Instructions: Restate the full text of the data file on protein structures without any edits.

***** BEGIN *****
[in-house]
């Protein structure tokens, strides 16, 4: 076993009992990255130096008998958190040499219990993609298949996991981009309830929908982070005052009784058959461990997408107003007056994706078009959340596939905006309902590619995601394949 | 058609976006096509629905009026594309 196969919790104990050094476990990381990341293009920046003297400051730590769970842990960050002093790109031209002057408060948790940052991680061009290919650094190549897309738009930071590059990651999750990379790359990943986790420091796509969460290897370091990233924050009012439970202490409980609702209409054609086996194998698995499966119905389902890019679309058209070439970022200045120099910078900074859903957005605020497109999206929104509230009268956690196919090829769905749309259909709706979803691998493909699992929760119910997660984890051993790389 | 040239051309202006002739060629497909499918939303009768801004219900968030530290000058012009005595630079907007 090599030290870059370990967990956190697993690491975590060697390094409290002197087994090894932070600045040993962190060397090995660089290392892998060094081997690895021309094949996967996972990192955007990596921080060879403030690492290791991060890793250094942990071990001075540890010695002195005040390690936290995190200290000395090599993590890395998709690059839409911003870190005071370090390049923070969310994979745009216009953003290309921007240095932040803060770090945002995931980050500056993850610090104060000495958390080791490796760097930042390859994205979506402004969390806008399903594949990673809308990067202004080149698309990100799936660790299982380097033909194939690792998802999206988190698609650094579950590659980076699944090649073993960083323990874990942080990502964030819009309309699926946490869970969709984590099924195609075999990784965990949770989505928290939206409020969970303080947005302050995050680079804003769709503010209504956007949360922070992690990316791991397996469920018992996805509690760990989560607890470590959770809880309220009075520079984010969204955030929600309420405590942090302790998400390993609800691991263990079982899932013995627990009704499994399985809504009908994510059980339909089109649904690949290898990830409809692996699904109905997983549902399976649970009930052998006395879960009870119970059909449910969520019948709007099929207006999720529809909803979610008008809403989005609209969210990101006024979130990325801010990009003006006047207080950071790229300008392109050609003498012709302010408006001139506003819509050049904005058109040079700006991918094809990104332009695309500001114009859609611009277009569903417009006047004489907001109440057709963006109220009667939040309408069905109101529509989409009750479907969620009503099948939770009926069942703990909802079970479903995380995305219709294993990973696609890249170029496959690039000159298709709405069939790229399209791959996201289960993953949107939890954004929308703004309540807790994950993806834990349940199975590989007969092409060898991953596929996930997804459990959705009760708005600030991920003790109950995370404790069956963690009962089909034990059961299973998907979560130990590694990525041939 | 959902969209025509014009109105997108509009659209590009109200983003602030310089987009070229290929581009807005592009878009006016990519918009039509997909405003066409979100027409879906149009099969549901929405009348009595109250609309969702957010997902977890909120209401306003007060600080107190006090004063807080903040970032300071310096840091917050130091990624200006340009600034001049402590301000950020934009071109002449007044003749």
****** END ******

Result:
[in-house]
């Protein structure tokens, strides 16, 4: 076993009992990255130096008998958190040499219990993609298949996991981009309830929908982070005052009784058959461990997408107003007056994706078009959340596939905006309902590619995601394949 | 058609976006096509629905009026594309 196969919790104990050094476990990381990341293009920046003297400051730590769970842990960050002093790109031209002057408060948790940052991680061009290919650094190549897309738009930071590059990651999750990379790359990943986790420091796509969460290897370091990233924050009012439970202490409980609702209409054609086996194998698995499966119905389902890019679309058209070439970022200045120099910078900074859903957005605020497109999206929104509230009268956690196919090829769905749309259909709706979803691998493909699992929760119910997660984890051993790389 | 040239051309202006002739060629497909499918939303009768801004219900968030530290000058012009005595630079907007 090599030290870059370990967990956190697993690491975590060697390094409290002197087994090894932070600045040993962190060397090995660089290392892998060094081997690895021309094949996967996972990192955007990596921080060879403030690492290791991060890793250094942990071990001075540890010695002195005040390690936290995190200290000395090599993590890395998709690059839409911003870190005071370090390049923070969310994979745009216009953003290309921007240095932040803060770090945002995931980050500056993850610090104060000495958390080791490796760097930042390859994205979506402004969390806008399903594949990673809308990067202004080149698309990100799936660790299982380097033909194939690792998802999206988190698609650094579950590659980076699944090649073993960083323990874990942080990502964030819009309309699926946490869970969709984590099924195609075999990784965990949770989505928290939206409020969970303080947005302050995050680079804003769709503010209504956007949360922070992690990316791991397996469920018992996805509690760990989560607890470590959770809880309220009075520079984010969204955030929600309420405590942090302790998400390993609800691991263990079982899932013995627990009704499994399985809504009908994510059980339909089109649904690949290898990830409809692996699904109905997983549902399976649970009930052998006395879960009870119970059909449910969520019948709007099929207006999720529809909803979610008008809403989005609209969210990101006024979130990325801010990009003006006047207080950071790229300008392109050609003498012709302010408006001139506003819509050049904005058109040079700006991918094809990104332009695309500001114009859609611009277009569903417009006047004489907001109440057709963006109220009667939040309408069905109101529509989409009750479907969620009503099948939770009926069942703990909802079970479903995380995305219709294993990973696609890249170029496959690039000159298709709405069939790229399209791959996201289960993953949107939890954004929308703004309540807790994950993806834990349940199975590989007969092409060898991953596929996930997804459990959705009760708005600030991920003790109950995370404790069956963690009962089909034990059961299973998907979560130990590694990525041939 | 959902969209025509014009109105997108509009659209590009109200983003602030310089987009070229290929581009807005592009878009006016990519918009039509997909405003066409979100027409879906149009099969549901929405009348009595109250609309969702957010997902977890909120209401306003007060600080107190006090004063807080903040970032300071310096840091917050130091990624200006340009600034001049402590301000950020934009071109002449007044003749």